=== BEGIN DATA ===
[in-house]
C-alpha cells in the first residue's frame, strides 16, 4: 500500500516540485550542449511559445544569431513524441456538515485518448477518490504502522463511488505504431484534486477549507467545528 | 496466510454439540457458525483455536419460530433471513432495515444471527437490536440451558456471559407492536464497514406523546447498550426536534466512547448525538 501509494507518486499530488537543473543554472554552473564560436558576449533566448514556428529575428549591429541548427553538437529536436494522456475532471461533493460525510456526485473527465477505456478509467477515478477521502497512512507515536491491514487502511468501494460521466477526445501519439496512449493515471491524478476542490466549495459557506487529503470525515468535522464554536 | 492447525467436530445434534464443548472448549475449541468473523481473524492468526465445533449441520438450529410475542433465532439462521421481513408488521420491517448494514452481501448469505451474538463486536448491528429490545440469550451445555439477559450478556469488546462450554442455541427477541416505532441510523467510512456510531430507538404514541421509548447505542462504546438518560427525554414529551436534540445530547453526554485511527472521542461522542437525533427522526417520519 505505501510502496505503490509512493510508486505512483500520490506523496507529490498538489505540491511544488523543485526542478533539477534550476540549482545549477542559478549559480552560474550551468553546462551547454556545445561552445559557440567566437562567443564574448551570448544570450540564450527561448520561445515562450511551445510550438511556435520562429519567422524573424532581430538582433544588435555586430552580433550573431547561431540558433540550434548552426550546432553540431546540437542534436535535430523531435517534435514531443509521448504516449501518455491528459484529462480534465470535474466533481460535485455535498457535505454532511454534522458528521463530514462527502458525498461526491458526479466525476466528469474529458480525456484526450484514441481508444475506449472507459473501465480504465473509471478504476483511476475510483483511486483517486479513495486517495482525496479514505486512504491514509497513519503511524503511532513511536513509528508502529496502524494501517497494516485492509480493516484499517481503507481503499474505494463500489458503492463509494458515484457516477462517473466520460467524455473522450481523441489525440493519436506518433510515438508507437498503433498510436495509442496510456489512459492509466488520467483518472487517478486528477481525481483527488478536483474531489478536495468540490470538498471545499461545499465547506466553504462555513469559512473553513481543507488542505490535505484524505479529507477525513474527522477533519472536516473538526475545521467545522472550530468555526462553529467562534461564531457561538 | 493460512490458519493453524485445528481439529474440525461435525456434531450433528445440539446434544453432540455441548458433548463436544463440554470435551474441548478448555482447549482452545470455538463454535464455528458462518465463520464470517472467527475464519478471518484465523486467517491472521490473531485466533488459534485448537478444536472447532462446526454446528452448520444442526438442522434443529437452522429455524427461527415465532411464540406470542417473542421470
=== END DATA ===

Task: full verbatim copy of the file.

[in-house]
C-alpha cells in the first residue's frame, strides 16, 4: 500500500516540485550542449511559445544569431513524441456538515485518448477518490504502522463511488505504431484534486477549507467545528 | 496466510454439540457458525483455536419460530433471513432495515444471527437490536440451558456471559407492536464497514406523546447498550426536534466512547448525538 501509494507518486499530488537543473543554472554552473564560436558576449533566448514556428529575428549591429541548427553538437529536436494522456475532471461533493460525510456526485473527465477505456478509467477515478477521502497512512507515536491491514487502511468501494460521466477526445501519439496512449493515471491524478476542490466549495459557506487529503470525515468535522464554536 | 492447525467436530445434534464443548472448549475449541468473523481473524492468526465445533449441520438450529410475542433465532439462521421481513408488521420491517448494514452481501448469505451474538463486536448491528429490545440469550451445555439477559450478556469488546462450554442455541427477541416505532441510523467510512456510531430507538404514541421509548447505542462504546438518560427525554414529551436534540445530547453526554485511527472521542461522542437525533427522526417520519 505505501510502496505503490509512493510508486505512483500520490506523496507529490498538489505540491511544488523543485526542478533539477534550476540549482545549477542559478549559480552560474550551468553546462551547454556545445561552445559557440567566437562567443564574448551570448544570450540564450527561448520561445515562450511551445510550438511556435520562429519567422524573424532581430538582433544588435555586430552580433550573431547561431540558433540550434548552426550546432553540431546540437542534436535535430523531435517534435514531443509521448504516449501518455491528459484529462480534465470535474466533481460535485455535498457535505454532511454534522458528521463530514462527502458525498461526491458526479466525476466528469474529458480525456484526450484514441481508444475506449472507459473501465480504465473509471478504476483511476475510483483511486483517486479513495486517495482525496479514505486512504491514509497513519503511524503511532513511536513509528508502529496502524494501517497494516485492509480493516484499517481503507481503499474505494463500489458503492463509494458515484457516477462517473466520460467524455473522450481523441489525440493519436506518433510515438508507437498503433498510436495509442496510456489512459492509466488520467483518472487517478486528477481525481483527488478536483474531489478536495468540490470538498471545499461545499465547506466553504462555513469559512473553513481543507488542505490535505484524505479529507477525513474527522477533519472536516473538526475545521467545522472550530468555526462553529467562534461564531457561538 | 493460512490458519493453524485445528481439529474440525461435525456434531450433528445440539446434544453432540455441548458433548463436544463440554470435551474441548478448555482447549482452545470455538463454535464455528458462518465463520464470517472467527475464519478471518484465523486467517491472521490473531485466533488459534485448537478444536472447532462446526454446528452448520444442526438442522434443529437452522429455524427461527415465532411464540406470542417473542421470